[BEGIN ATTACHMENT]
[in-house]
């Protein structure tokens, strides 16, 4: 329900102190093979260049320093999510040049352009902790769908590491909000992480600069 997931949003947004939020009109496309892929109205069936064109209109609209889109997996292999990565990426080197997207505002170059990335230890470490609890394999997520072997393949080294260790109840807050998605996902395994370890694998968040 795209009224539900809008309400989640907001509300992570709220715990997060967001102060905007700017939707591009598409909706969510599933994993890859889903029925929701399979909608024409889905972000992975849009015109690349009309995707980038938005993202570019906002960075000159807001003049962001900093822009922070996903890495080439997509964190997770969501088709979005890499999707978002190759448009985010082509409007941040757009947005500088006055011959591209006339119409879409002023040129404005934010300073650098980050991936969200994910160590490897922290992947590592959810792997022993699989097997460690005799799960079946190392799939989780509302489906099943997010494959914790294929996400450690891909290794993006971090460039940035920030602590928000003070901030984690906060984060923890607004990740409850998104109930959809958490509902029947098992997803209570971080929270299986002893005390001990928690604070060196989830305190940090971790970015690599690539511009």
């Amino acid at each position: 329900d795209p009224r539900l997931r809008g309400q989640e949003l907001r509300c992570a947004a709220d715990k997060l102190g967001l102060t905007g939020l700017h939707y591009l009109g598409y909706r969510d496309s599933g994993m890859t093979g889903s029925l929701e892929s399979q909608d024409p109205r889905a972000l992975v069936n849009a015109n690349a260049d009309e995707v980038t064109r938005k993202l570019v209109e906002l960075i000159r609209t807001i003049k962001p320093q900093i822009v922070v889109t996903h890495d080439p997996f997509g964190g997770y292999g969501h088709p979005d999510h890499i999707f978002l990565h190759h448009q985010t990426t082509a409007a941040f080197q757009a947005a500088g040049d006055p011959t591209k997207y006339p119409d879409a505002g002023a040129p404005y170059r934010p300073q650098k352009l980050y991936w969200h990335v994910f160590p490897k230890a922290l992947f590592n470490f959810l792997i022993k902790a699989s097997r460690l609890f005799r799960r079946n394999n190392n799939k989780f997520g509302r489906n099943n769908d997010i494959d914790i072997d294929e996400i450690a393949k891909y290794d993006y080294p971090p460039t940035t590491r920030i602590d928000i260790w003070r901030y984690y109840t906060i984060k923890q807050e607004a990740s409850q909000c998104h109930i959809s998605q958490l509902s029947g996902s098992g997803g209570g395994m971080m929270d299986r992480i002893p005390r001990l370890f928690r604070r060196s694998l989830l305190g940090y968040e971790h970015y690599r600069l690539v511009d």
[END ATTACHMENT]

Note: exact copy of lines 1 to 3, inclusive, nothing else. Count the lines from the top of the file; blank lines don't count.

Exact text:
[in-house]
């Protein structure tokens, strides 16, 4: 329900102190093979260049320093999510040049352009902790769908590491909000992480600069 997931949003947004939020009109496309892929109205069936064109209109609209889109997996292999990565990426080197997207505002170059990335230890470490609890394999997520072997393949080294260790109840807050998605996902395994370890694998968040 795209009224539900809008309400989640907001509300992570709220715990997060967001102060905007700017939707591009598409909706969510599933994993890859889903029925929701399979909608024409889905972000992975849009015109690349009309995707980038938005993202570019906002960075000159807001003049962001900093822009922070996903890495080439997509964190997770969501088709979005890499999707978002190759448009985010082509409007941040757009947005500088006055011959591209006339119409879409002023040129404005934010300073650098980050991936969200994910160590490897922290992947590592959810792997022993699989097997460690005799799960079946190392799939989780509302489906099943997010494959914790294929996400450690891909290794993006971090460039940035920030602590928000003070901030984690906060984060923890607004990740409850998104109930959809958490509902029947098992997803209570971080929270299986002893005390001990928690604070060196989830305190940090971790970015690599690539511009």
């Amino acid at each position: 329900d795209p009224r539900l997931r809008g309400q989640e949003l907001r509300c992570a947004a709220d715990k997060l102190g967001l102060t905007g939020l700017h939707y591009l009109g598409y909706r969510d496309s599933g994993m890859t093979g889903s029925l929701e892929s399979q909608d024409p109205r889905a972000l992975v069936n849009a015109n690349a260049d009309e995707v980038t064109r938005k993202l570019v209109e906002l960075i000159r609209t807001i003049k962001p320093q900093i822009v922070v889109t996903h890495d080439p997996f997509g964190g997770y292999g969501h088709p979005d999510h890499i999707f978002l990565h190759h448009q985010t990426t082509a409007a941040f080197q757009a947005a500088g040049d006055p011959t591209k997207y006339p119409d879409a505002g002023a040129p404005y170059r934010p300073q650098k352009l980050y991936w969200h990335v994910f160590p490897k230890a922290l992947f590592n470490f959810l792997i022993k902790a699989s097997r460690l609890f005799r799960r079946n394999n190392n799939k989780f997520g509302r489906n099943n769908d997010i494959d914790i072997d294929e996400i450690a393949k891909y290794d993006y080294p971090p460039t940035t590491r920030i602590d928000i260790w003070r901030y984690y109840t906060i984060k923890q807050e607004a990740s409850q909000c998104h109930i959809s998605q958490l509902s029947g996902s098992g997803g209570g395994m971080m929270d299986r992480i002893p005390r001990l370890f928690r604070r060196s694998l989830l305190g940090y968040e971790h970015y690599r600069l690539v511009d």